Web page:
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galleys

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ลองค้นหาคำในรูปแบบอื่นๆ เพื่อให้ได้ผลลัพธ์มากขึ้นหรือน้อยลง: -galleys-, *galleys*.
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It's the galleys from the Journal of Forensic Anthropology.มันเป็นใบสั่งพิมพ์ จากวารสารนิติมานุษยวิทยา The Don't in the Do (2012)
I read the galleys when it arrived at huckabees, and you know what? Seriously, that book's got some good questions.จริงนะ หนังสือนั่นมีคำถามดีๆ น่าอ่าน I Heart Huckabees (2004)
It's the galleys of my new book.นี่เป็นต้นฉบับหนังสือใหม่ของฉัน You're Gonna Love Tomorrow (2008)

CMU English Pronouncing Dictionary
GALLEYS    G AE1 L IY0 Z

Oxford Advanced Learners Dictionary (pronunciation guide only)
galleys    (n) (g a1 l i z)

Result from Foreign Dictionaries (1 entries found)

From The Collaborative International Dictionary of English v.0.48 [gcide]:

  Galley \Gal"ley\, n.; pl. {Galleys}. [OE. gale, galeie (cf. OF.
     galie, gal['e]e, LL. galea, LGr. ?; of unknown origin.]
     1. (Naut.) A vessel propelled by oars, whether having masts
        and sails or not; as:
        (a) A large vessel for war and national purposes; --
            common in the Middle Ages, and down to the 17th
            century.
        (b) A name given by analogy to the Greek, Roman, and other
            ancient vessels propelled by oars.
        (c) A light, open boat used on the Thames by customhouse
            officers, press gangs, and also for pleasure.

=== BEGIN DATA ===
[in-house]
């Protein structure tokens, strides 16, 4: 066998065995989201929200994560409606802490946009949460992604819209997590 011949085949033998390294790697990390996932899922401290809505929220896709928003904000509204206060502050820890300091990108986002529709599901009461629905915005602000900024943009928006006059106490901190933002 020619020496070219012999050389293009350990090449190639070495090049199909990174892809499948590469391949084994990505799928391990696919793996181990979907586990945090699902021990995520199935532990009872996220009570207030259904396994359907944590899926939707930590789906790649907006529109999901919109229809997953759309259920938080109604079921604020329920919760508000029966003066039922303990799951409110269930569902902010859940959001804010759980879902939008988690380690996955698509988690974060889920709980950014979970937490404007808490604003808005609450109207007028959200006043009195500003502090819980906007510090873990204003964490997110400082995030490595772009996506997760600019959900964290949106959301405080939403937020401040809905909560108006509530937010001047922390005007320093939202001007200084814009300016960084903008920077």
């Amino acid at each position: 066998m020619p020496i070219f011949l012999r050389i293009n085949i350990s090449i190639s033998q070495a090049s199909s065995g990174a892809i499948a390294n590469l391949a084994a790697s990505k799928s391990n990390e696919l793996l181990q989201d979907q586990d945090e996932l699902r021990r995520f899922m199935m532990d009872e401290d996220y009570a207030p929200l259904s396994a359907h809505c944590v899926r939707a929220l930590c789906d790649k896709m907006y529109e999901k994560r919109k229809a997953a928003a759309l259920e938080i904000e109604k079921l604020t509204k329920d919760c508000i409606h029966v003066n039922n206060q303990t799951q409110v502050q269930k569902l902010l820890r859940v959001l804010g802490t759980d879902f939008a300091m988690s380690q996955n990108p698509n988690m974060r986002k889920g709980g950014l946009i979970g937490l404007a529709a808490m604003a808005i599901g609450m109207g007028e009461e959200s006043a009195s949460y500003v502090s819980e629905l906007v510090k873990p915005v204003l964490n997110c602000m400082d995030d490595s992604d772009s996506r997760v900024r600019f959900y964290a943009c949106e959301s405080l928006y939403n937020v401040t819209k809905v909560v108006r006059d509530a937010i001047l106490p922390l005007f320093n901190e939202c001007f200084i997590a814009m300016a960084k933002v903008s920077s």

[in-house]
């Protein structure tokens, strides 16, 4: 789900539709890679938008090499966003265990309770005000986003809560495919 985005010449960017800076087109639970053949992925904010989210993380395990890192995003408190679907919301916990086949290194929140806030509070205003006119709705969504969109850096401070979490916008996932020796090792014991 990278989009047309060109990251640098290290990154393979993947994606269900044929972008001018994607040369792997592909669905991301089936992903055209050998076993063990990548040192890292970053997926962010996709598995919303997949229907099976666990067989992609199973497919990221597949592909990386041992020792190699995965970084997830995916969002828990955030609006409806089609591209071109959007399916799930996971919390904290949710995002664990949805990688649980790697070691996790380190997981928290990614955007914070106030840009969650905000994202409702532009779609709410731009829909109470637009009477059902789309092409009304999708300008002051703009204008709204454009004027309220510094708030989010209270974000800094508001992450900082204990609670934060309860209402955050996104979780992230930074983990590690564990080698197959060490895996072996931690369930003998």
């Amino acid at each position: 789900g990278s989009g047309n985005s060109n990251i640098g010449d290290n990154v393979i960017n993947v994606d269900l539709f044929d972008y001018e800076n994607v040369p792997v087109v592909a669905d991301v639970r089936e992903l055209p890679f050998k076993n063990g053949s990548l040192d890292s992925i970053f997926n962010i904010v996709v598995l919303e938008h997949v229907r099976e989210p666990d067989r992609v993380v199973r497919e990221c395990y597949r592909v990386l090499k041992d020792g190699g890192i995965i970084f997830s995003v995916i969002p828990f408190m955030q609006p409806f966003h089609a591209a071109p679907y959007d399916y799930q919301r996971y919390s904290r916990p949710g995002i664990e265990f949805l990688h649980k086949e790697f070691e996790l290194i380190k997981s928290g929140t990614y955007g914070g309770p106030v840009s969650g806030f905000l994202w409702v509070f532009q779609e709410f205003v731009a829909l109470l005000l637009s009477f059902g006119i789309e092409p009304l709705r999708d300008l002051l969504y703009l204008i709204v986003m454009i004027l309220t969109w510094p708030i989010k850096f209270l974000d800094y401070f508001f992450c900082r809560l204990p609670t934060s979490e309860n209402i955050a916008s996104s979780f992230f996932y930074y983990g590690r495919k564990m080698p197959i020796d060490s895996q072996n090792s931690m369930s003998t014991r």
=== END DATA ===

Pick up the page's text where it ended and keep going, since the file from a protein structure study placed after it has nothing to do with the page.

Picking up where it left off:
(d) One of the small boats carried by a man-of-war.
            [1913 Webster]
  
     Note: The typical galley of the Mediterranean was from one
           hundred to two hundred feet long, often having twenty
           oars on each side. It had two or three masts rigged
           with lateen sails, carried guns at prow and stern, and
           a complement of one thousand to twelve hundred men, and
           was very efficient in mediaeval warfare. Galleons,
           galliots, galleasses, half galleys, and quarter galleys
           were all modifications of this type.
           [1913 Webster]
  
     2. The cookroom or kitchen and cooking apparatus of a vessel;
        -- sometimes on merchant vessels called the {caboose}.
        [1913 Webster]
  
     3. (Chem.) An oblong oven or muffle with a battery of
        retorts; a gallery furnace.
        [1913 Webster]
  
     4. [F. gal['e]e; the same word as E. galley a vessel.]
        (Print.)
        (a) An oblong tray of wood or brass, with upright sides,
            for holding type which has been set, or is to be made
            up, etc.
        (b) A proof sheet taken from type while on a galley; a
            galley proof.
            [1913 Webster]
  
     {Galley slave}, a person condemned, often as a punishment for
        crime, to work at the oar on board a galley. "To toil like
        a galley slave." --Macaulay.
  
     {Galley slice} (Print.), a sliding false bottom to a large
        galley. --Knight.
        [1913 Webster]

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